Expanding 2022 World Cup to other Gulf countries carries human & labour rights risks, warn rights groups
In 2010 the news that Qatar had succeeded in its bid to host the 2022 World Cup was greeted with dismay by human rights NGOs and activists, concerned over the country’s poor record on labour rights and civic freedoms. Concerning reports of poor working conditions on World Cup construction sites, including lax health and safety, delayed wages, recruitment fees and cramped living conditions for the migrant workforce, have since become commonplace.
In March 2019 it was announced that FIFA was considering expanding the 32 team tournament to 48 teams. This would have required Qatar to share its hosting duties with a neighbouring country in the Gulf, prompting condemnation from human rights NGOs who pointed to the risks of co-hosting the World Cup in countries with similar or worse human rights records.
A coalition of NGOs including Amnesty International, HRW, ITUC and Transparency International published an open letter urging FIFA to consider its position, particularly in light of FIFA’s Human Rights Policy and the criteria used to consider the co-hosting bids for the 2026 World Cup.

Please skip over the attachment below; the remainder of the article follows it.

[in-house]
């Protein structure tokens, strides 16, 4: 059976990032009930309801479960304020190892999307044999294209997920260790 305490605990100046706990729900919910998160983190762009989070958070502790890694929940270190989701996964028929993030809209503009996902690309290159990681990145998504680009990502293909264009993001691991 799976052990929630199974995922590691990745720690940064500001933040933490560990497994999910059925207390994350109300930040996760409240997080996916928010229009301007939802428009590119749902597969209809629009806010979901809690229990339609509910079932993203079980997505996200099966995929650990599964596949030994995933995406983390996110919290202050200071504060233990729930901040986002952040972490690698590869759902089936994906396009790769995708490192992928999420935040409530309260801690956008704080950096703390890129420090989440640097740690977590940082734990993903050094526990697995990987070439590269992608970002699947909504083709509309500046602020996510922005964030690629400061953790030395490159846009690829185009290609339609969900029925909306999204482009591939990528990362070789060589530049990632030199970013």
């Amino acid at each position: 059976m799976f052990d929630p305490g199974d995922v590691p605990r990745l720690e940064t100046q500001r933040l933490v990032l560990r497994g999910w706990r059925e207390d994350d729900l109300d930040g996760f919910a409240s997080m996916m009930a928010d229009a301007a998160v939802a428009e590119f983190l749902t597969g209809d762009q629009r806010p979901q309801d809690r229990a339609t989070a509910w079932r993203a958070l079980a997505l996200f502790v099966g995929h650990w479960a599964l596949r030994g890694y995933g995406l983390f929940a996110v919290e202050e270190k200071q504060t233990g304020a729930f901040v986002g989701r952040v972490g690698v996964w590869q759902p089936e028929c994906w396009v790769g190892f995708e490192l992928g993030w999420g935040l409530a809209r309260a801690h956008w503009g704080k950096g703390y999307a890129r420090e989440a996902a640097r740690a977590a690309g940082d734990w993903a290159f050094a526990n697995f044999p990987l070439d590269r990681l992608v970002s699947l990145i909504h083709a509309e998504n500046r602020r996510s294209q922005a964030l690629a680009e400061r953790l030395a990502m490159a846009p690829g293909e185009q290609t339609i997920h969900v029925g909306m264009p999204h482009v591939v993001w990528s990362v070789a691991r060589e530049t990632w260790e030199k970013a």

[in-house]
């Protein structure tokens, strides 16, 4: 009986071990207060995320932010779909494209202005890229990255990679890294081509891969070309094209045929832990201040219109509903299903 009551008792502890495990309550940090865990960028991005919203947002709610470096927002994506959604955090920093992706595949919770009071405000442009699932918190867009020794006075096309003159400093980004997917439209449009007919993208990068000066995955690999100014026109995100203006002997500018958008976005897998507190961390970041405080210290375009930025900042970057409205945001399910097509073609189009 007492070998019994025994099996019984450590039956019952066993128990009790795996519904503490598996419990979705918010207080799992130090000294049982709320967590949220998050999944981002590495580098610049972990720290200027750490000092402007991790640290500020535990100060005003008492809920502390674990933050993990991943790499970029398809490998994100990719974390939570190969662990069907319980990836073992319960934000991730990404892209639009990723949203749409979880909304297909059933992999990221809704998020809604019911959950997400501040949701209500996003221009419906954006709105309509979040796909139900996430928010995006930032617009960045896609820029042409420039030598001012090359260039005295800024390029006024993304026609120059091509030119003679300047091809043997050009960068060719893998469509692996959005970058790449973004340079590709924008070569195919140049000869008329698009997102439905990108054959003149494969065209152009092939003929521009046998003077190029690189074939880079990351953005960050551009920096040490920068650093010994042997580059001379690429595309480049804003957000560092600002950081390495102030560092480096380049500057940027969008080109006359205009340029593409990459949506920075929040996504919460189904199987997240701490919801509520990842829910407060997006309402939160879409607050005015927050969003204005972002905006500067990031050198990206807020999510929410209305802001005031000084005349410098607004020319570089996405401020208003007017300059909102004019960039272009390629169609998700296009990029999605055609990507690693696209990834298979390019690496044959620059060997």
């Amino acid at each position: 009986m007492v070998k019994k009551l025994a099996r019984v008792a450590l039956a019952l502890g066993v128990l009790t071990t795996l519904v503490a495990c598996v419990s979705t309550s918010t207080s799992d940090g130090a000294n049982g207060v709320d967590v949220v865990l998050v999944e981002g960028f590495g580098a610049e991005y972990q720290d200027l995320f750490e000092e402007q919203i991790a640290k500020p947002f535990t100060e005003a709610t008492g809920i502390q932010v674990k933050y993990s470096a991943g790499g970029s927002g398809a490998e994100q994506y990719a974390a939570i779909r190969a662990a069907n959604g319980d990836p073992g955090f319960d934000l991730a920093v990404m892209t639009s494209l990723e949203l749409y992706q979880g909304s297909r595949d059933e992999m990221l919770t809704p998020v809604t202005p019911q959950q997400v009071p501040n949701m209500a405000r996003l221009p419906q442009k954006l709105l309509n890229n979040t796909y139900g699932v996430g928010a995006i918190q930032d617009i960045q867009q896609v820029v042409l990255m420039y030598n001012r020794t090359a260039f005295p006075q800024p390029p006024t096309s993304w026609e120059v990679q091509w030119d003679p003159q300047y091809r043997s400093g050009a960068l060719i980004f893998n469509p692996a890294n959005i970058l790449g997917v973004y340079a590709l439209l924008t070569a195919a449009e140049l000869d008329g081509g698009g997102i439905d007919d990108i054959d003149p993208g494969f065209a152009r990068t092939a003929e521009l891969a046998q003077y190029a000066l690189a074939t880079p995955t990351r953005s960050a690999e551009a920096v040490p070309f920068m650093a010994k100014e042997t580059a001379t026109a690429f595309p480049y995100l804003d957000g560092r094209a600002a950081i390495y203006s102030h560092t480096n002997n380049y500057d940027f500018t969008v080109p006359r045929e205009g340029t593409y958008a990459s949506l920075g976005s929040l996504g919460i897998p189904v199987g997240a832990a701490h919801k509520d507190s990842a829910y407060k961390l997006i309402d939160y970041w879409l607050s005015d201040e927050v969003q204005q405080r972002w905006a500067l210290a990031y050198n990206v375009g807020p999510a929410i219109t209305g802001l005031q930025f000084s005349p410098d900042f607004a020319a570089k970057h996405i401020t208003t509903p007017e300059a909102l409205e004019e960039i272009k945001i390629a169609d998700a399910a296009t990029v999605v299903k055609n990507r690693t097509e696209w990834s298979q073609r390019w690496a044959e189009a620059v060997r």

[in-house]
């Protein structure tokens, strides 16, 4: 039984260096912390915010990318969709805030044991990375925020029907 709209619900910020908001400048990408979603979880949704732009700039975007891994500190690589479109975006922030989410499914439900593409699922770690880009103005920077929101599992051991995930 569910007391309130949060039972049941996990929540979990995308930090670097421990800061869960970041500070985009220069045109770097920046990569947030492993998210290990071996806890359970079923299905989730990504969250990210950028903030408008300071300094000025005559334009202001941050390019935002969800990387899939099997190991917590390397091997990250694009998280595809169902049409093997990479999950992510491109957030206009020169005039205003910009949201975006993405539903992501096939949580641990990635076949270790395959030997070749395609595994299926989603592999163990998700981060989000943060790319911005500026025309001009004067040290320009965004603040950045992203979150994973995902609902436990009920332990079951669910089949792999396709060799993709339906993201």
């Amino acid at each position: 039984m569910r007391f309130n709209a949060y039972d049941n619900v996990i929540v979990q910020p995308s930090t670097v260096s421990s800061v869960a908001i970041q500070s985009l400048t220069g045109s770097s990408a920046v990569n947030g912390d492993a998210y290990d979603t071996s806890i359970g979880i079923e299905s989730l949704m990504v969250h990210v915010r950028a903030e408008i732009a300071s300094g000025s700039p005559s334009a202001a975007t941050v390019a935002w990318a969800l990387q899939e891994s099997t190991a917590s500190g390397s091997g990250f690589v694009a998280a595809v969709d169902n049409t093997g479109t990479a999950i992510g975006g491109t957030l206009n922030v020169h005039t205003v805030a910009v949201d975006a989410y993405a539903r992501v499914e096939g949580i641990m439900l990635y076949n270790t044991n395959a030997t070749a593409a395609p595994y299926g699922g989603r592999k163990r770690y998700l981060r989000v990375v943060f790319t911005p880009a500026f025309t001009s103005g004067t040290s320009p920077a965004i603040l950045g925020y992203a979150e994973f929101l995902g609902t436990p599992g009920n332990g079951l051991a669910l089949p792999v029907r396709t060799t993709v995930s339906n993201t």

FIFA announced in May 2019 it would not expand the tournament.
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Author: Minky Worden, HRW
FIFA has avoided reputational disaster by scrapping plans to expand the 2022 Qatar World Cup to neighboring human rights abusers Saudi Arabia, the UAE, Bahrain, Oman, or Kuwait... Allowing neighboring countries with similar – or worse – records to share hosting rights so late in the game would have indicated FIFA’s stated commitments to delivering a rights-respecting World Cup are no more than empty words... Under pressure from activists, fans, and sponsors, FIFA has amended its statutes, setting up a Human Rights Advisory Board and adopting a landmark Human Rights Policy... The human rights community stood united in telling FIFA that expanding the World Cup in a hasty process that did not address current abuses would reward human rights abusers and set back the reform process under the UN Guiding Principles on Business and Human Rights. The World Cup is the globe’s most watched sporting event. Future hosting arrangements should always address human rights as a key part of any game plan.